Trouble in Switzerland

One in five Swiss residents was born somewhere else. The indigenous citizens never asked for and weren’t consulted about such a transformation of their society, it just happened thanks to the usual mix of unrestrained immigration and political correctness. All along, Switzerland has remained one of the more difficult countries for an immigrant to become a full-fledged citizen. But a recent effort to relax the standards for attaining citizenship was recently beaten back by the Swiss People’s Party, which rules from the right and is set to win this month’s elections. The Swiss People’s Party (SVP) has become the leading force trying to curb immigration to Switzerland, and has taken to producing political posters that most Americans would probably find distasteful if not obviously racist. Behind all of this is a reasonable fear of the rise of radical Islam in Switzerland; the SVP has campaigned against allowing the building of minarets. And its appeal to preserve Switzerland has made it the most popular party in government.

You need all that background to understand the next two vignettes. The first is the most recent. The Swiss People’s Party was trying to hold a political rally in Bern on Saturday. It didn’t go smoothly.

The Swiss capital of Berne was turned into a battle zone at the weekend when leftwing radicals seized control of the main square outside parliament, routing the main far-right political party two weeks before a general election and catching the Swiss police off guard.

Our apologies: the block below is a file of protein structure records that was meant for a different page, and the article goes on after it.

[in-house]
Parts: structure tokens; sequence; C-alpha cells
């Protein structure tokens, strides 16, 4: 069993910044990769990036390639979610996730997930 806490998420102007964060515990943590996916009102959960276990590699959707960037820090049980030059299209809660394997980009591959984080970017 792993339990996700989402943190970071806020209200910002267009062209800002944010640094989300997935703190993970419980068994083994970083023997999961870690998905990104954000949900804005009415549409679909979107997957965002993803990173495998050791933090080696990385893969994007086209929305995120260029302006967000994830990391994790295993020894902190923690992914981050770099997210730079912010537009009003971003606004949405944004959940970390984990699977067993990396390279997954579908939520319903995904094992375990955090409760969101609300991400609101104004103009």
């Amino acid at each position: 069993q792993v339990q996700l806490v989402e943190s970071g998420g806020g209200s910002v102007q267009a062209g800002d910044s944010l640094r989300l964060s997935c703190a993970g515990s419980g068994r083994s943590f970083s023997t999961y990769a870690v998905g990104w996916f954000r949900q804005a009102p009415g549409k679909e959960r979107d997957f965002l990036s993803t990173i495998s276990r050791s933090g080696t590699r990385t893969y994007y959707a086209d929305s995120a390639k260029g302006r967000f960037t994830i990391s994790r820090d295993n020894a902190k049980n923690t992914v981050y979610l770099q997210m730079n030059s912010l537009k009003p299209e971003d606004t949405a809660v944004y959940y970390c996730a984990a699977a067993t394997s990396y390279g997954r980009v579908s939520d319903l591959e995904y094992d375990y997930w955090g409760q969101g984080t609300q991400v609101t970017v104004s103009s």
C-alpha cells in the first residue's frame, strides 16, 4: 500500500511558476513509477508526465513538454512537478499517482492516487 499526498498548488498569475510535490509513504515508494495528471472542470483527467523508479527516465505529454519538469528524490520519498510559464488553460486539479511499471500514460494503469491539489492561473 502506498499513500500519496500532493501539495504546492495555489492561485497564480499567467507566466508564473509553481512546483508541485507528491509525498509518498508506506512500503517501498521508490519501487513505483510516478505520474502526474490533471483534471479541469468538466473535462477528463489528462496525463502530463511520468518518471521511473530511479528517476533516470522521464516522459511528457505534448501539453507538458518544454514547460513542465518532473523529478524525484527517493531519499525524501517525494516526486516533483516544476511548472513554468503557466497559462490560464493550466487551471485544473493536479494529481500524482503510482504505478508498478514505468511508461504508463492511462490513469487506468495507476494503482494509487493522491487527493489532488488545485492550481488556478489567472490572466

Dozens of protesters were arrested and around two dozen people injured, mostly police officers, as police deployed tear gas, water cannon, and rubber bullets to try to regain control from gangs of highly organised, masked people who turned the small and normally sleepy capital of Switzerland into a scene of devastation.

The clashes on Saturday and the revulsion triggered among mainstream Swiss by the unusual street violence are likely to play into the hands of Christoph Blocher, the tough-talking populist and millionaire industrialist who leads the Swiss People’s Party (SVP), the far-right movement tipped to win the elections later this month following a campaign denounced as overtly racist by a United Nations watchdog.

Mr Blocher called a campaign rally of his party in the capital and some 10,000 of his supporters converged on Berne to march to the capital’s main square in front of parliament.

But the planned rally was hijacked by up to 1,000 masked street fighters who blocked the SVP’s progress, outwitted the police by operating in small groups moving in and out of the crowds, and ransacked the SVP stage and campaign equipment.

The Federal Square, site of a charming Saturday morning flower and vegetable market, resembled a war zone by Saturday night, littered with debris, masonry, shattered glass and torched metal.

The city mayor admitted “impotence” in the face of the riots. The trouble raised questions about the readiness of the Swiss authorities to cope with potential hooliganism at next summer’s Euro 2008 football championship being hosted jointly by Austria and Switzerland.

It calls a great deal more than the viability of a soccer tournament into question. Vigilantism on both sides seems to be on the upswing.